The Nuances of Numbers
“Medicine’s distinction is that lives are lost in those slim margins”
To appreciate the value of perfectionism in medicine, one only needs to consider the difference between 99% and 99.5% success rates. This marginal half-percent represents entire human lives. It means that for every 1000 individuals receiving treatment, five people won’t be so lucky – or ten. This could result in five able-bodied people who can no longer live independently, five competent adults who can no longer participate in intelligent discussions, or five family members who will no longer be alive to celebrate another holiday or birthday.
When these numbers represent quality of life or mortality rates, abiding by the cliche of ‘just do your best’ feels unacceptable. In fact, the severity of medical errors is so frightening that surgeons have been compared to pilots with respect to the high degree of situational awareness and technical responses in time-pressured situations, prompting the creation of Surgical Safety Checklists similar to pilots’ checklists.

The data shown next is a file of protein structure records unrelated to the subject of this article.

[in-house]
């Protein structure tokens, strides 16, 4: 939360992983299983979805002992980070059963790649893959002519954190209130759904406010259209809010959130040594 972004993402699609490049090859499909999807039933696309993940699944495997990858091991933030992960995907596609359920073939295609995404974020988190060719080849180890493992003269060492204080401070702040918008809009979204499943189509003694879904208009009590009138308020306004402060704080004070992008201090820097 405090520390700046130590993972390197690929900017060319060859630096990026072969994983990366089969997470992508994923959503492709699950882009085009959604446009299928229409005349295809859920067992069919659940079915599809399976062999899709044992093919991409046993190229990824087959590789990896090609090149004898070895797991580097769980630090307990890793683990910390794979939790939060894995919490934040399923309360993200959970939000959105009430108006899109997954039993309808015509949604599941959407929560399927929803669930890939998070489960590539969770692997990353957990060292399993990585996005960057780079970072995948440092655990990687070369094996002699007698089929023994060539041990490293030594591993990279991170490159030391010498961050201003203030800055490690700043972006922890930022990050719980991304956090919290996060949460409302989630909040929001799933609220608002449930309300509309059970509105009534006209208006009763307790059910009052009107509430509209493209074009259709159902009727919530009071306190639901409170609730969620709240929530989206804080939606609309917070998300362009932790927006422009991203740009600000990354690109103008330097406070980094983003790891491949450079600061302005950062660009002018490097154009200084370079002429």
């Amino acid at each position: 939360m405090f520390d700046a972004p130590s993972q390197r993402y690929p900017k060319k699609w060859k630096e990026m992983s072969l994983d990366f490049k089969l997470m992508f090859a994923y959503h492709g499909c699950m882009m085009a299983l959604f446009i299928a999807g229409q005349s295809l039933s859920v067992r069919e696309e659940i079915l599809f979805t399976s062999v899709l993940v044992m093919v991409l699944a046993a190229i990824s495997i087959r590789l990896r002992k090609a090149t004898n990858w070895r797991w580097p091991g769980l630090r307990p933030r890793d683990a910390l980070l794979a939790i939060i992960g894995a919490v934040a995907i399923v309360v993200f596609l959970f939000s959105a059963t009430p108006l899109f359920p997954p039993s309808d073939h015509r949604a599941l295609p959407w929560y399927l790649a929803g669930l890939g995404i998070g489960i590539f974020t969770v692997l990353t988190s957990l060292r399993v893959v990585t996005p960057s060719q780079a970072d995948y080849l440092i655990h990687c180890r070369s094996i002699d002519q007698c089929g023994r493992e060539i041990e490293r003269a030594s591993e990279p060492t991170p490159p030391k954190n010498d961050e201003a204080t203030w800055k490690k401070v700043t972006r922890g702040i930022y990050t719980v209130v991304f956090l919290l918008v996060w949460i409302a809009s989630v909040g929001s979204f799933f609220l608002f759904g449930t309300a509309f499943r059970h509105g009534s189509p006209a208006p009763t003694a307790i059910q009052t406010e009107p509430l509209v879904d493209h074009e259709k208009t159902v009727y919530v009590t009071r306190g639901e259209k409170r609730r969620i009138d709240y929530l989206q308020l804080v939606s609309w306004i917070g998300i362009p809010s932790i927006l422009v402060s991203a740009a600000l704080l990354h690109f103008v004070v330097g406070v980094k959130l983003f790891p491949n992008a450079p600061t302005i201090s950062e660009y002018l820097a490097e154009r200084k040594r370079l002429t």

But here’s the defining difference: If a pilot makes a mistake, s/he experiences the outcome along with the passengers. If a surgeon makes a procedural error, only the patient directly experiences the consequence.
Or do they?
Enter the world of medical liability claims in which the completion of a surgical procedure can be the beginning of an emotional and professional nightmare for the surgeon.
Given its highly technical nature, it is unsurprising that orthopedic surgeons are at a higher risk of litigation for medical malpractice than other specialties. Coverys’s review of 474 closed orthopedic claims from 2013-2017 revealed that 62% of the claims were procedural-related, 90% of which cited “negligent surgical performance”. These figures seemingly suggest that we are graduating and employing surgeons with subpar technical skills, however research shows that this is untrue and the explanation is much more complex.